Whether you’ve made a New Year’s Resolution to focus on your wellbeing, or simply feel like now is the right time, you may be contemplating speaking with a therapist. You might have come to this decision easily, or maybe it’s something you have contemplated for a long time. Whatever the reason, sometimes the jump from deciding to speak to someone to scheduling your first appointment can be daunting. You may ask yourself: what is the therapist going to ask me to do? How much should I share about myself? How can I trust a total stranger? What if they judge me?
We all have had that conversation with a friend, partner, or family member, that gets escalated before we know it. Often this can lead to an exchange of words spewed out of anger that people can regret. So, what can you do to stop it before it reaches this point? I’m going to share with you a few tips for keeping anger from taking over the conversation.
Often couples evaluate their relationship based upon how much they fight. When they are not fighting, things must be going well and when they are fighting, things must NOT be going well within their relationship. It is a myth that healthy couples do not fight or do not fight often.
Let's face it, raising kids can be a challenge in the best of times. Throw in a global pandemic which brings with it economic impacts, anxiety over the spread of illness, and the isolation that has accompanied the lockdown restrictions and closures, and you have challenges for which the impact on youth and their caregivers is far reaching and not yet fully understood.
It has been a popular trend on social media about how to ruthlessly cut out and eliminate toxic people, suggesting that this toxic person is a poison that needs to be eradicated from our lives altogether. While I have considered the idea and have somewhat enjoyed the idea of living free from guilt or shame in not having a person in my life who has hurt me, something about this just does not feel right. Do you ever wonder that by cutting toxic people out of your life, whether you have become a little toxic yourself?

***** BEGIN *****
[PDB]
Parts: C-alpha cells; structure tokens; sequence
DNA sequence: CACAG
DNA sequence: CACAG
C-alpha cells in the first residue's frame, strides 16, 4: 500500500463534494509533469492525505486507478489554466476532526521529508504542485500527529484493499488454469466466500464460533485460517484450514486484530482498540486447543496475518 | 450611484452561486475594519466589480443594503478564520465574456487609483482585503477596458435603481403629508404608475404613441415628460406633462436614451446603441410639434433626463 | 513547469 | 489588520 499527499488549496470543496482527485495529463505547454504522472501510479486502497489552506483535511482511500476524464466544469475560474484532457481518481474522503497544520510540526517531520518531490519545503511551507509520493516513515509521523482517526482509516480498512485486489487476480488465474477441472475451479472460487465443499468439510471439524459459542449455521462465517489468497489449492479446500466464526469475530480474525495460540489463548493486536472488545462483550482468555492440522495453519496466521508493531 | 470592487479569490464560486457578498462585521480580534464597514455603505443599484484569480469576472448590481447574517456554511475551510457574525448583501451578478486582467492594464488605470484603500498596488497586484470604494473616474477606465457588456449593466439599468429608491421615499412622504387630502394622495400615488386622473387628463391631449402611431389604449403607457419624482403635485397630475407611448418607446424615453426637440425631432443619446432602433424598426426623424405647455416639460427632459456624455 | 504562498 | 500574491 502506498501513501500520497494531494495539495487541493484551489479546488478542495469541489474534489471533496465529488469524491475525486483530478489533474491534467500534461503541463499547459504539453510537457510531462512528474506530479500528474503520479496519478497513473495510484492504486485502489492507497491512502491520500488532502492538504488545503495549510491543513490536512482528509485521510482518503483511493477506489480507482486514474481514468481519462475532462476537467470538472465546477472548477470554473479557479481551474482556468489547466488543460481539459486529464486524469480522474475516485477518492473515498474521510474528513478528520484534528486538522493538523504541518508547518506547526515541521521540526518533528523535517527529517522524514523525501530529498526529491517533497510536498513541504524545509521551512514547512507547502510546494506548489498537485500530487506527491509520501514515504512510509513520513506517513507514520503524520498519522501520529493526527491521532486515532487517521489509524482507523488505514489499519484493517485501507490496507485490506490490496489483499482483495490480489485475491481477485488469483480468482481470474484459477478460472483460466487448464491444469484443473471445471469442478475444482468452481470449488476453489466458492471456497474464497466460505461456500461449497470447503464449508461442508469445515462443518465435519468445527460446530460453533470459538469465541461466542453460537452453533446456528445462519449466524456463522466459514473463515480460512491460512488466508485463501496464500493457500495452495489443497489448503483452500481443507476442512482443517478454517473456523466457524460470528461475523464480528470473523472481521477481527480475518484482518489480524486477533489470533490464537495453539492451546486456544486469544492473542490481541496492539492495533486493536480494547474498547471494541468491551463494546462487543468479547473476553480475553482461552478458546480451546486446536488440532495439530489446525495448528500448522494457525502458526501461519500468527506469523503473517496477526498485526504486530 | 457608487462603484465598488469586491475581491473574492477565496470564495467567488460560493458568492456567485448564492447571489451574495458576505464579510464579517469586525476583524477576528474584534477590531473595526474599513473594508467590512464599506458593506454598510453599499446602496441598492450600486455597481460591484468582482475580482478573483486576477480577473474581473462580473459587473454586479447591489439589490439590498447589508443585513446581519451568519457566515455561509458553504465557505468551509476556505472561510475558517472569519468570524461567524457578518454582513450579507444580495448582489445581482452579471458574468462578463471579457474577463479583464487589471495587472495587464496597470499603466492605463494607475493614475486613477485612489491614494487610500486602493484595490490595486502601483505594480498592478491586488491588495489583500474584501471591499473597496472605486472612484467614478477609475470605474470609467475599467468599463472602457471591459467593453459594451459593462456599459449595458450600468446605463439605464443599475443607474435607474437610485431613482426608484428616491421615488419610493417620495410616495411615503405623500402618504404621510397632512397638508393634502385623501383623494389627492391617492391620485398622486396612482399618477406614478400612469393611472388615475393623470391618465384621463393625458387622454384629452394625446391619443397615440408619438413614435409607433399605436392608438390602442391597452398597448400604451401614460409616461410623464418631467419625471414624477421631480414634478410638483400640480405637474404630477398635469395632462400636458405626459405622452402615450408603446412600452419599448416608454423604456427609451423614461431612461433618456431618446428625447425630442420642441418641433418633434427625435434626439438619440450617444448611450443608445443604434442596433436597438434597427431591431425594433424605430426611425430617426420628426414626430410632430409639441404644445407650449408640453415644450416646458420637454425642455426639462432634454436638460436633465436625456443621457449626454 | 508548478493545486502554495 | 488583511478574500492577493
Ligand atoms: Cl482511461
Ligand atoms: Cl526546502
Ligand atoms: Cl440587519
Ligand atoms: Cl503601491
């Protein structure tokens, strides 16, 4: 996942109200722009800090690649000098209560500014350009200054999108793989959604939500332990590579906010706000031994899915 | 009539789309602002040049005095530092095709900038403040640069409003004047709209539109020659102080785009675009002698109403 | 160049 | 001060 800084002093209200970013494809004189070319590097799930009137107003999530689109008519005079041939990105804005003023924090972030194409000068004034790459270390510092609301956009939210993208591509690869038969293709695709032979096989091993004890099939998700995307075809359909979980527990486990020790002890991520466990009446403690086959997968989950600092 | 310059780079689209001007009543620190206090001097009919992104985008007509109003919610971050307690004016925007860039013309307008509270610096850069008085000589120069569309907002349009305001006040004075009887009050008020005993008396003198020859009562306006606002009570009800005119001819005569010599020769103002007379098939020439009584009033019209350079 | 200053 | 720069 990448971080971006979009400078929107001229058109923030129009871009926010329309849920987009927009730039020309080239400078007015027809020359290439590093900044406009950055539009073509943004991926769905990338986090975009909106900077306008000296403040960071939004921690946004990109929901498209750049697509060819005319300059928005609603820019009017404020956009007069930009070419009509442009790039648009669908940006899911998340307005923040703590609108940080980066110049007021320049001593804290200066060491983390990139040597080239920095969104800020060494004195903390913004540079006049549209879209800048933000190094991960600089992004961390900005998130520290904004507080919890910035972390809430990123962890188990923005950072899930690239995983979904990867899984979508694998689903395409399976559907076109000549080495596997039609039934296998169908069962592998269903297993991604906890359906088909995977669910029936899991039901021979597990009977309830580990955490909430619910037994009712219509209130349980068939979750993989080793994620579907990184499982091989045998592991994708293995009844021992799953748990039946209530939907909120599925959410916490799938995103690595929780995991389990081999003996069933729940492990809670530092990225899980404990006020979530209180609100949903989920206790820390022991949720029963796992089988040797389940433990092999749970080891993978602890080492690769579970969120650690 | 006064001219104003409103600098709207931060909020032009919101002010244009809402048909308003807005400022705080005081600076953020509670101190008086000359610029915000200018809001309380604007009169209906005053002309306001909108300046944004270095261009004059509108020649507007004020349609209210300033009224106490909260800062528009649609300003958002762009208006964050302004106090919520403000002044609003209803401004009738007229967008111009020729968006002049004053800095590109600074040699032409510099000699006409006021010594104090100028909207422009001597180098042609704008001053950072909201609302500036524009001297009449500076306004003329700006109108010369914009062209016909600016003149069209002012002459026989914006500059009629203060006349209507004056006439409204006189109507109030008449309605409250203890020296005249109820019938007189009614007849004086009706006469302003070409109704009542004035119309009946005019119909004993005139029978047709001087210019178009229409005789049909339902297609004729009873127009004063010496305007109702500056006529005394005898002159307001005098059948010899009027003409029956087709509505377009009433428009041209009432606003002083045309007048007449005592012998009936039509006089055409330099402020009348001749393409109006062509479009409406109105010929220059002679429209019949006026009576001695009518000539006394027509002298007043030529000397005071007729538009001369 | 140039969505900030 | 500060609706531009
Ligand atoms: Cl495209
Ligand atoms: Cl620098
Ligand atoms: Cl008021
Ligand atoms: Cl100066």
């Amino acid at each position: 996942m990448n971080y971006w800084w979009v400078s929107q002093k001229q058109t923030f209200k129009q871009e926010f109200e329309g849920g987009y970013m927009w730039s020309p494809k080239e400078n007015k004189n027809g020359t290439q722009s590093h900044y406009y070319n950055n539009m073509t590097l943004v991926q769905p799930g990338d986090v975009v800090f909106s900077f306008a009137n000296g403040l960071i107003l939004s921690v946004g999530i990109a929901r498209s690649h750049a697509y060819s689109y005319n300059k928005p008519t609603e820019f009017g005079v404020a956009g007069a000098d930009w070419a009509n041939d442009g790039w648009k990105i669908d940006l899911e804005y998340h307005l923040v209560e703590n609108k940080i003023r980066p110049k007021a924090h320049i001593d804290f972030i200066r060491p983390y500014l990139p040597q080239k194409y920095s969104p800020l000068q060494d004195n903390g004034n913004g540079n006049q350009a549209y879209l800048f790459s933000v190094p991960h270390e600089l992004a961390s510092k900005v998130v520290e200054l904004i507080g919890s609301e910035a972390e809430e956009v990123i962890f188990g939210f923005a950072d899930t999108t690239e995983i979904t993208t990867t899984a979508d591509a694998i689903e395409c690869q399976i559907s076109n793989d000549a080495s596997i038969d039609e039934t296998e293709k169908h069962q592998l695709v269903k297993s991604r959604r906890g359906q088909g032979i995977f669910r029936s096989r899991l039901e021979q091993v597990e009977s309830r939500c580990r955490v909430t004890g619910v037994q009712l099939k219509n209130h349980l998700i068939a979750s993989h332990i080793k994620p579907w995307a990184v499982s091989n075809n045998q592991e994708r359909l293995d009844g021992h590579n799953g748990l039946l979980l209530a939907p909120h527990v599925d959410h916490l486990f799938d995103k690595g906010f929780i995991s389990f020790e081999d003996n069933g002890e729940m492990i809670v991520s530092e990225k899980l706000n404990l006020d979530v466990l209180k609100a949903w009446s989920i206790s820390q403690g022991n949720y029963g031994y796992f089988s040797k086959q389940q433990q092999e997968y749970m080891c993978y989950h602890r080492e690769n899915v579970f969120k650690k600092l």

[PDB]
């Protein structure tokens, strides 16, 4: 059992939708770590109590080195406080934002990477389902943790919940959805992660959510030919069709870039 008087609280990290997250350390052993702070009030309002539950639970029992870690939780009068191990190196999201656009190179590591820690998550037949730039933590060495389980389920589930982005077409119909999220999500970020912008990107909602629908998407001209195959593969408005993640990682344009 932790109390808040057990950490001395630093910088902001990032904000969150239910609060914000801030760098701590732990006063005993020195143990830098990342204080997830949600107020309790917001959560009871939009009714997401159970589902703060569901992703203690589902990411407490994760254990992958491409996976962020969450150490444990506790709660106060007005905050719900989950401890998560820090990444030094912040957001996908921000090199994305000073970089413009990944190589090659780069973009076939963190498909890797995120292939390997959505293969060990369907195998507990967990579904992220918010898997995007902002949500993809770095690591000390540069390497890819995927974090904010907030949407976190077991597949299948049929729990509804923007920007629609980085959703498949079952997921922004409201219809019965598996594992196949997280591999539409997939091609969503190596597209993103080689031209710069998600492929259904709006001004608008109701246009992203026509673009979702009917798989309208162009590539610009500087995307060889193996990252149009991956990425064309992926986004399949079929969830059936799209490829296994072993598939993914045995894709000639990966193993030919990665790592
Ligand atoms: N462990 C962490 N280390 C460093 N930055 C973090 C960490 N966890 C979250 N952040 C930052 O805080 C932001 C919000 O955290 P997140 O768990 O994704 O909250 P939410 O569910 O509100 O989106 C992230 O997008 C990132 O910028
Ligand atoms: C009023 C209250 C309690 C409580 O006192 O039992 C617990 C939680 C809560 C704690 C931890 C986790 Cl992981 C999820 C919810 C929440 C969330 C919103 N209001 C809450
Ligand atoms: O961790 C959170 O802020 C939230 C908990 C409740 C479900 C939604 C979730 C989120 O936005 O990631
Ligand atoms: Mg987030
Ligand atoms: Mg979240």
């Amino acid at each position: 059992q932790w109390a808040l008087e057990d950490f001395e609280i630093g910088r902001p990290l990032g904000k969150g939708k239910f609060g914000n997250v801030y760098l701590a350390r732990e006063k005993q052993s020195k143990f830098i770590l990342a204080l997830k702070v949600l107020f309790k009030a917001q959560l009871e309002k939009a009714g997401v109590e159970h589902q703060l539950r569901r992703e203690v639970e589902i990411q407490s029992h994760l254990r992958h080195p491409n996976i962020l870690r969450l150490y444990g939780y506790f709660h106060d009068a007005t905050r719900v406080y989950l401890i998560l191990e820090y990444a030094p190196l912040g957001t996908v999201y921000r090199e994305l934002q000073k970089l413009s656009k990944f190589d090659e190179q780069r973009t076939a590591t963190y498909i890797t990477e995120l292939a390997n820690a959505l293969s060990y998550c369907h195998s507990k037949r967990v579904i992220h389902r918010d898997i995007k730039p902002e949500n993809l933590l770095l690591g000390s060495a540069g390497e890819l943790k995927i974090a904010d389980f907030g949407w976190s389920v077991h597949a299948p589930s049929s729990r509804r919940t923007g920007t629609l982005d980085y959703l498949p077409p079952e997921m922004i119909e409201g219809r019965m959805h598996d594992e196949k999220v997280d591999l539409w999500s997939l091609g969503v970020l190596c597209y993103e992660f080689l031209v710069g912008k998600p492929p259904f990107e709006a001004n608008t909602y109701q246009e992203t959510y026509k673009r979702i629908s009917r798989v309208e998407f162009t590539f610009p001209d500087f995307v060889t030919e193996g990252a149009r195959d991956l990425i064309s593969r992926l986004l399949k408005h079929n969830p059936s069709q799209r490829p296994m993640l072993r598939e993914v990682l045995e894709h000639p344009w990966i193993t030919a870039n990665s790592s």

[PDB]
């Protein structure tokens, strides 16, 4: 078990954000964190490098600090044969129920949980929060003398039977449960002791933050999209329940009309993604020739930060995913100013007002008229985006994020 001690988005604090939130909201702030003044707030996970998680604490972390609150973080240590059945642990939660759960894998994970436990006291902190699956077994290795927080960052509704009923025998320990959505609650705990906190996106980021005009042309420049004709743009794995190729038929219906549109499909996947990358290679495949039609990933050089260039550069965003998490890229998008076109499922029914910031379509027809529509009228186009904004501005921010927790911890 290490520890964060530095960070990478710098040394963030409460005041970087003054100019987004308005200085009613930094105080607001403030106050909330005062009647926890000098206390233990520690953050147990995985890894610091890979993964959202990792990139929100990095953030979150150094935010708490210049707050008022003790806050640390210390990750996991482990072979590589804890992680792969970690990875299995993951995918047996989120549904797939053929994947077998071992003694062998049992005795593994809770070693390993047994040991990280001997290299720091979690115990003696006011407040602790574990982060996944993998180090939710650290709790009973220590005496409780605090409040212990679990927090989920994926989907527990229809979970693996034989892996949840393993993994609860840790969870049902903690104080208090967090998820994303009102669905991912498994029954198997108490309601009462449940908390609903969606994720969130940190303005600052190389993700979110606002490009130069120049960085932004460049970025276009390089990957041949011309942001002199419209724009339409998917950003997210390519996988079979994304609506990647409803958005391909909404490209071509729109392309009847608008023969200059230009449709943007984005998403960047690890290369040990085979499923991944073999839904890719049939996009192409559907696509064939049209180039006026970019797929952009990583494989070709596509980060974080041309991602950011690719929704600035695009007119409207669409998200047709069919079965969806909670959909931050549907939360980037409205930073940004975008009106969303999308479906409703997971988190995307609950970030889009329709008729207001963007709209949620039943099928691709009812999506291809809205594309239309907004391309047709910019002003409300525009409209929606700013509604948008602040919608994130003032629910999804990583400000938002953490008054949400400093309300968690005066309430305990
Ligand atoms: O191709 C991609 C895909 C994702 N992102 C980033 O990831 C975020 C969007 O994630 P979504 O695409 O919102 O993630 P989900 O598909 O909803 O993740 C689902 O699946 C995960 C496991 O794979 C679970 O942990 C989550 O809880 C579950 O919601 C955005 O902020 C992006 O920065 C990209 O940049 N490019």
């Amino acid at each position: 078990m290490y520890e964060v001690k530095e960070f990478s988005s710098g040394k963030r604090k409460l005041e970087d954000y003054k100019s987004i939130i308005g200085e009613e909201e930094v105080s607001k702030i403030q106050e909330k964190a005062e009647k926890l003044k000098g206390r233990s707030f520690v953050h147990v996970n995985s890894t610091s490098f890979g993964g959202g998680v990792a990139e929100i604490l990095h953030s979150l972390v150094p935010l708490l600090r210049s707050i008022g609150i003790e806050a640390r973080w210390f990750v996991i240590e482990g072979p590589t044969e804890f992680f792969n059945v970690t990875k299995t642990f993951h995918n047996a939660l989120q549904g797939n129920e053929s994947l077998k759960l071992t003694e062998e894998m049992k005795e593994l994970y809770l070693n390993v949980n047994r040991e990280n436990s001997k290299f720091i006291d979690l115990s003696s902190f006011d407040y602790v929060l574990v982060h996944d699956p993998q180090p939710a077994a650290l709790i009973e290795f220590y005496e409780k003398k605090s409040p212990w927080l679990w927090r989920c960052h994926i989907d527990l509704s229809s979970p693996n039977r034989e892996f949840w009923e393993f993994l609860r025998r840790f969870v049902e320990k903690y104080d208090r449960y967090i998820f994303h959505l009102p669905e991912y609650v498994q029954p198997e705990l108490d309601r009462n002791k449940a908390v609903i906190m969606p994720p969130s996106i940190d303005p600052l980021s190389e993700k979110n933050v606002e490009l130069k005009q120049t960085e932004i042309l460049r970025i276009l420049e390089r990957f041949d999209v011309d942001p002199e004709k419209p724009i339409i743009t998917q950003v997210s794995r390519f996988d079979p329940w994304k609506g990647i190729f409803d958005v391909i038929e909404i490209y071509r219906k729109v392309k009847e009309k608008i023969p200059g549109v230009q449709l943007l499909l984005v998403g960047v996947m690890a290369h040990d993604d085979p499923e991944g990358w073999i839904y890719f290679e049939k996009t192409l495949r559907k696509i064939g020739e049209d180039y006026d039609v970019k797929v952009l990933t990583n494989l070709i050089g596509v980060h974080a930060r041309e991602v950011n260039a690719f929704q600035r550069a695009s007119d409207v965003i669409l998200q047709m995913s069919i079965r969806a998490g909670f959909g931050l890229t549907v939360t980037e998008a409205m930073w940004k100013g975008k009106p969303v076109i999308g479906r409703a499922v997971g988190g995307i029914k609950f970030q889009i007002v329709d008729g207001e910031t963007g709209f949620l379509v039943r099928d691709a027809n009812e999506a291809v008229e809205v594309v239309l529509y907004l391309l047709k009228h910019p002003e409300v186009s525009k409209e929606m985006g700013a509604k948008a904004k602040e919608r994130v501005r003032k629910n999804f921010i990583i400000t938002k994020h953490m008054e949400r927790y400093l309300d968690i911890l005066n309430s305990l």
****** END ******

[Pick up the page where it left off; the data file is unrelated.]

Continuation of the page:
There are a number of different modalities or types of counselling and therapy. Here is information on some common types.
By: Cassandra Nordal
The mental weight of body shaming can be heavy.
WIN. You’re probably wondering what I’m talking about. Win what? Communication? A fight? How do I do that? - Let me explain.
By: Kristen Sohlman, MACP,RP
Can you distinguish a comment from criticism? Being able to distinguish between the two is important.
By: Cassandra Nordal & Linda Kelly, MSW, RSW
By: Seija Grant, MEd CP, RP
When I talk about ‘finding a good fit’ I am referring to the therapeutic relationship between client and therapist. One of the most important factors of therapeutic success is having a strong therapeutic alliance. The importance of this is significant, as you (the client) need to be able to trust the therapist enough to share some of the most vulnerable parts of yourself.
By: Kristen Sohlman, MACP, RP
The definition of bullying is to seek harm, to intimidate, to threaten, or to coerce. Bullying is often thought of as an issue that only happens to children and teenagers. The fact of the matter is that bullying can happen at any age or at any point in one’s life. What remains the same? Bullying is not alright at any age.
Whether you are experiencing physical, material, verbal, passive-aggressive or even cyber bullying as an adult, here are some things to consider.
By: Cassandra Nordal
For those of you that don’t know, a Situationship is a romantic relationship that’s undefined or maybe even uncommitted. It is NOT the same as “friends with benefits.” It may be someone that you’ve been comfortably hooking up with for some period of time, or someone that has close intimacy with you but doesn’t refer to you as a partner. Sometimes, having undefined relationships is super fun, sexually satisfying, and liberating, even. Plus, a Situationship gives you time to get to know somebody without feeling pressured to make a big decision about commitment.
So how do you know if you’re in one? What’s the difference between an “open relationship” or “friends with benefits?”
By: Lara Hollway, MSW,RSW
Has your partner ever come to you with a problem and you offer advice, only to have them seem to get upset and/or frustrated with you? Do you find yourself getting frustrated because your partner keeps complaining about a problem but doesn’t seem to want to listen to your solutions? Or does your partner ever say things like “you never listen to me”, when you feel like you are listening and trying to help?
If so, you are not alone. This is a common theme in relationships, and a perfect example of how the best intentions do not always equate to the best results. Read on for a breakdown of this situation, and some suggestions for changing this dynamic.
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